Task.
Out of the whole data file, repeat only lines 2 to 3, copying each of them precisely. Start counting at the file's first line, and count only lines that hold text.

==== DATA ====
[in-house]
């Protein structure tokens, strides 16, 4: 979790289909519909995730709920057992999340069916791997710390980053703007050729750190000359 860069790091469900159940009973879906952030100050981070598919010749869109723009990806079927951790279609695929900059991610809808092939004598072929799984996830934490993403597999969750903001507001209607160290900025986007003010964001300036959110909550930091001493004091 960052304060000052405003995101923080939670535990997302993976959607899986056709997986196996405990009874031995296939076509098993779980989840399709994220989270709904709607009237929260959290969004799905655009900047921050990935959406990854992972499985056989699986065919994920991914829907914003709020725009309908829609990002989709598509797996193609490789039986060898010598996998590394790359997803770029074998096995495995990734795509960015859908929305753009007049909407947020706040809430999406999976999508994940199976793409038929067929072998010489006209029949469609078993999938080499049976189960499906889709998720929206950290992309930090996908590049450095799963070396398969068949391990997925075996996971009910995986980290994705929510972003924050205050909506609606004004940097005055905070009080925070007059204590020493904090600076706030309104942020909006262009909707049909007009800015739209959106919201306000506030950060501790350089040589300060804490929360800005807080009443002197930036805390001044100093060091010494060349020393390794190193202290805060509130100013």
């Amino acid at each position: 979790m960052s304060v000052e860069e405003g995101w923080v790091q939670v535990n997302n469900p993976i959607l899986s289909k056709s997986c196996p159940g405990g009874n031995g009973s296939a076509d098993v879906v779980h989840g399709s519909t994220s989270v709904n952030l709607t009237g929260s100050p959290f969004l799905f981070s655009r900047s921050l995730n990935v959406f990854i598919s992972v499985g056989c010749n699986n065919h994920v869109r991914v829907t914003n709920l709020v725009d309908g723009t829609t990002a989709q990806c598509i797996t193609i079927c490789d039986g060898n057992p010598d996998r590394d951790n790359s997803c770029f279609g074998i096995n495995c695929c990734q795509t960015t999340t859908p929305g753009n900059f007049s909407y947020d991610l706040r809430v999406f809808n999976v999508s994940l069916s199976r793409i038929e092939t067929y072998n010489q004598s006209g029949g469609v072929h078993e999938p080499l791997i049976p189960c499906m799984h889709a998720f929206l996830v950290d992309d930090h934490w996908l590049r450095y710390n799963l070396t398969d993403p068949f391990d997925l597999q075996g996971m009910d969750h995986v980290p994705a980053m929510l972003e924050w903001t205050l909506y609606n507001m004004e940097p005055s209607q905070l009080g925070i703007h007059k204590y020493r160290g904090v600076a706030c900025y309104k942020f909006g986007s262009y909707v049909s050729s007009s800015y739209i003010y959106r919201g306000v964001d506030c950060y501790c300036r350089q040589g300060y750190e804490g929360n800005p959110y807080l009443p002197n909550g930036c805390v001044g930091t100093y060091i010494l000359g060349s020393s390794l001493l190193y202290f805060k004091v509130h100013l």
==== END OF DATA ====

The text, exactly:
């Protein structure tokens, strides 16, 4: 979790289909519909995730709920057992999340069916791997710390980053703007050729750190000359 860069790091469900159940009973879906952030100050981070598919010749869109723009990806079927951790279609695929900059991610809808092939004598072929799984996830934490993403597999969750903001507001209607160290900025986007003010964001300036959110909550930091001493004091 960052304060000052405003995101923080939670535990997302993976959607899986056709997986196996405990009874031995296939076509098993779980989840399709994220989270709904709607009237929260959290969004799905655009900047921050990935959406990854992972499985056989699986065919994920991914829907914003709020725009309908829609990002989709598509797996193609490789039986060898010598996998590394790359997803770029074998096995495995990734795509960015859908929305753009007049909407947020706040809430999406999976999508994940199976793409038929067929072998010489006209029949469609078993999938080499049976189960499906889709998720929206950290992309930090996908590049450095799963070396398969068949391990997925075996996971009910995986980290994705929510972003924050205050909506609606004004940097005055905070009080925070007059204590020493904090600076706030309104942020909006262009909707049909007009800015739209959106919201306000506030950060501790350089040589300060804490929360800005807080009443002197930036805390001044100093060091010494060349020393390794190193202290805060509130100013």
């Amino acid at each position: 979790m960052s304060v000052e860069e405003g995101w923080v790091q939670v535990n997302n469900p993976i959607l899986s289909k056709s997986c196996p159940g405990g009874n031995g009973s296939a076509d098993v879906v779980h989840g399709s519909t994220s989270v709904n952030l709607t009237g929260s100050p959290f969004l799905f981070s655009r900047s921050l995730n990935v959406f990854i598919s992972v499985g056989c010749n699986n065919h994920v869109r991914v829907t914003n709920l709020v725009d309908g723009t829609t990002a989709q990806c598509i797996t193609i079927c490789d039986g060898n057992p010598d996998r590394d951790n790359s997803c770029f279609g074998i096995n495995c695929c990734q795509t960015t999340t859908p929305g753009n900059f007049s909407y947020d991610l706040r809430v999406f809808n999976v999508s994940l069916s199976r793409i038929e092939t067929y072998n010489q004598s006209g029949g469609v072929h078993e999938p080499l791997i049976p189960c499906m799984h889709a998720f929206l996830v950290d992309d930090h934490w996908l590049r450095y710390n799963l070396t398969d993403p068949f391990d997925l597999q075996g996971m009910d969750h995986v980290p994705a980053m929510l972003e924050w903001t205050l909506y609606n507001m004004e940097p005055s209607q905070l009080g925070i703007h007059k204590y020493r160290g904090v600076a706030c900025y309104k942020f909006g986007s262009y909707v049909s050729s007009s800015y739209i003010y959106r919201g306000v964001d506030c950060y501790c300036r350089q040589g300060y750190e804490g929360n800005p959110y807080l009443p002197n909550g930036c805390v001044g930091t100093y060091i010494l000359g060349s020393s390794l001493l190193y202290f805060k004091v509130h100013l």